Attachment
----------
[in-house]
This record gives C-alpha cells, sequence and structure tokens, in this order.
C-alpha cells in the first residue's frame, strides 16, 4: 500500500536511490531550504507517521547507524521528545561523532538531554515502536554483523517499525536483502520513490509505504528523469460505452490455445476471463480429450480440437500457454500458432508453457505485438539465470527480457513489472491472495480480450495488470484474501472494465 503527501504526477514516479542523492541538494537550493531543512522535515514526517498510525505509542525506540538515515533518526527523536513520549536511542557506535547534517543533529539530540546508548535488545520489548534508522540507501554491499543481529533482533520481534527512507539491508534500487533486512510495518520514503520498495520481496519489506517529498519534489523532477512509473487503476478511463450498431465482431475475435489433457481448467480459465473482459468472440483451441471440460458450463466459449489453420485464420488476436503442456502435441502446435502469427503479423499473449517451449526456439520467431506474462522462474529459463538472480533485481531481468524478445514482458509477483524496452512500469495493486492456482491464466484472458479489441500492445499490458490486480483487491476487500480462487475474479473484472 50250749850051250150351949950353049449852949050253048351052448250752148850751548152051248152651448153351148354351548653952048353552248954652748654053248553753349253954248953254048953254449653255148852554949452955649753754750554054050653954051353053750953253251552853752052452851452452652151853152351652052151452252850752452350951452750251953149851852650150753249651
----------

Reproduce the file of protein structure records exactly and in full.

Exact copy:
[in-house]
This record gives C-alpha cells, sequence and structure tokens, in this order.
C-alpha cells in the first residue's frame, strides 16, 4: 500500500536511490531550504507517521547507524521528545561523532538531554515502536554483523517499525536483502520513490509505504528523469460505452490455445476471463480429450480440437500457454500458432508453457505485438539465470527480457513489472491472495480480450495488470484474501472494465 503527501504526477514516479542523492541538494537550493531543512522535515514526517498510525505509542525506540538515515533518526527523536513520549536511542557506535547534517543533529539530540546508548535488545520489548534508522540507501554491499543481529533482533520481534527512507539491508534500487533486512510495518520514503520498495520481496519489506517529498519534489523532477512509473487503476478511463450498431465482431475475435489433457481448467480459465473482459468472440483451441471440460458450463466459449489453420485464420488476436503442456502435441502446435502469427503479423499473449517451449526456439520467431506474462522462474529459463538472480533485481531481468524478445514482458509477483524496452512500469495493486492456482491464466484472458479489441500492445499490458490486480483487491476487500480462487475474479473484472 50250749850051250150351949950353049449852949050253048351052448250752148850751548152051248152651448153351148354351548653952048353552248954652748654053248553753349253954248953254048953254449653255148852554949452955649753754750554054050653954051353053750953253251552853752052452851452452652151853152351652052151452252850752452350951452750251953149851852650150753249651